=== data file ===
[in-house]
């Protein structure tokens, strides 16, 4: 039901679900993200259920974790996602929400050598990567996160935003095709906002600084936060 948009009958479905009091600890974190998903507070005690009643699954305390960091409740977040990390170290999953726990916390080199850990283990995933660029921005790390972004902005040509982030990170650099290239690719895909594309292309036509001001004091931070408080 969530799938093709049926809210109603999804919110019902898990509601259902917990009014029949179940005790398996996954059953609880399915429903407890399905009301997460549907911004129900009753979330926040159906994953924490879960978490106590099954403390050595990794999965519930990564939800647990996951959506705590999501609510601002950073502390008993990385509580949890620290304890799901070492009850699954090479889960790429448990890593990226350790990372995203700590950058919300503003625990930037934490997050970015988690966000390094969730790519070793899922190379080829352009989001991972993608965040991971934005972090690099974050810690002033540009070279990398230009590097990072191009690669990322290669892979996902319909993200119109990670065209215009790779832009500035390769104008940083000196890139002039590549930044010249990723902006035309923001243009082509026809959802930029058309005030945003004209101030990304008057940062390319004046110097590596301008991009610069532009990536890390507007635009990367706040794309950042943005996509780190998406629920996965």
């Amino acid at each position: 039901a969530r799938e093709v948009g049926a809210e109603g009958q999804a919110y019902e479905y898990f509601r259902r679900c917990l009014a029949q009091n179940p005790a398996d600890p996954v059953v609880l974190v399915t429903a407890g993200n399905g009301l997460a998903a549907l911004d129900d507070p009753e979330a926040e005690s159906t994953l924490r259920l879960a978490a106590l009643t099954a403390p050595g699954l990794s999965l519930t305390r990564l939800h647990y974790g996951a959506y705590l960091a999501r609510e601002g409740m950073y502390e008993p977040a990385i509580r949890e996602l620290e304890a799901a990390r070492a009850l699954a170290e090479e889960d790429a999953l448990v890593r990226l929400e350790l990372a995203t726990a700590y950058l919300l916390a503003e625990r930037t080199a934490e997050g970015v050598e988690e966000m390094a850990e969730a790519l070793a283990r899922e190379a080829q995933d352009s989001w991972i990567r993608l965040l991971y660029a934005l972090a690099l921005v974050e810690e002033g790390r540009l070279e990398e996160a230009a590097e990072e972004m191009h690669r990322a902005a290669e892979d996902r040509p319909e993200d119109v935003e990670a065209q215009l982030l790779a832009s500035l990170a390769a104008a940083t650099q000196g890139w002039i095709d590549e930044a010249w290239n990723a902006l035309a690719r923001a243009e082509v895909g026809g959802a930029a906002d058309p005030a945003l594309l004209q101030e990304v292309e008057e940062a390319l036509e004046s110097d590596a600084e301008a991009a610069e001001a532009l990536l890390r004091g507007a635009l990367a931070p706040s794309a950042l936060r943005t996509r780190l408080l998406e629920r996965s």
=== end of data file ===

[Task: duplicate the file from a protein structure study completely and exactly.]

[in-house]
């Protein structure tokens, strides 16, 4: 039901679900993200259920974790996602929400050598990567996160935003095709906002600084936060 948009009958479905009091600890974190998903507070005690009643699954305390960091409740977040990390170290999953726990916390080199850990283990995933660029921005790390972004902005040509982030990170650099290239690719895909594309292309036509001001004091931070408080 969530799938093709049926809210109603999804919110019902898990509601259902917990009014029949179940005790398996996954059953609880399915429903407890399905009301997460549907911004129900009753979330926040159906994953924490879960978490106590099954403390050595990794999965519930990564939800647990996951959506705590999501609510601002950073502390008993990385509580949890620290304890799901070492009850699954090479889960790429448990890593990226350790990372995203700590950058919300503003625990930037934490997050970015988690966000390094969730790519070793899922190379080829352009989001991972993608965040991971934005972090690099974050810690002033540009070279990398230009590097990072191009690669990322290669892979996902319909993200119109990670065209215009790779832009500035390769104008940083000196890139002039590549930044010249990723902006035309923001243009082509026809959802930029058309005030945003004209101030990304008057940062390319004046110097590596301008991009610069532009990536890390507007635009990367706040794309950042943005996509780190998406629920996965």
């Amino acid at each position: 039901a969530r799938e093709v948009g049926a809210e109603g009958q999804a919110y019902e479905y898990f509601r259902r679900c917990l009014a029949q009091n179940p005790a398996d600890p996954v059953v609880l974190v399915t429903a407890g993200n399905g009301l997460a998903a549907l911004d129900d507070p009753e979330a926040e005690s159906t994953l924490r259920l879960a978490a106590l009643t099954a403390p050595g699954l990794s999965l519930t305390r990564l939800h647990y974790g996951a959506y705590l960091a999501r609510e601002g409740m950073y502390e008993p977040a990385i509580r949890e996602l620290e304890a799901a990390r070492a009850l699954a170290e090479e889960d790429a999953l448990v890593r990226l929400e350790l990372a995203t726990a700590y950058l919300l916390a503003e625990r930037t080199a934490e997050g970015v050598e988690e966000m390094a850990e969730a790519l070793a283990r899922e190379a080829q995933d352009s989001w991972i990567r993608l965040l991971y660029a934005l972090a690099l921005v974050e810690e002033g790390r540009l070279e990398e996160a230009a590097e990072e972004m191009h690669r990322a902005a290669e892979d996902r040509p319909e993200d119109v935003e990670a065209q215009l982030l790779a832009s500035l990170a390769a104008a940083t650099q000196g890139w002039i095709d590549e930044a010249w290239n990723a902006l035309a690719r923001a243009e082509v895909g026809g959802a930029a906002d058309p005030a945003l594309l004209q101030e990304v292309e008057e940062a390319l036509e004046s110097d590596a600084e301008a991009a610069e001001a532009l990536l890390r004091g507007a635009l990367a931070p706040s794309a950042l936060r943005t996509r780190l408080l998406e629920r996965s």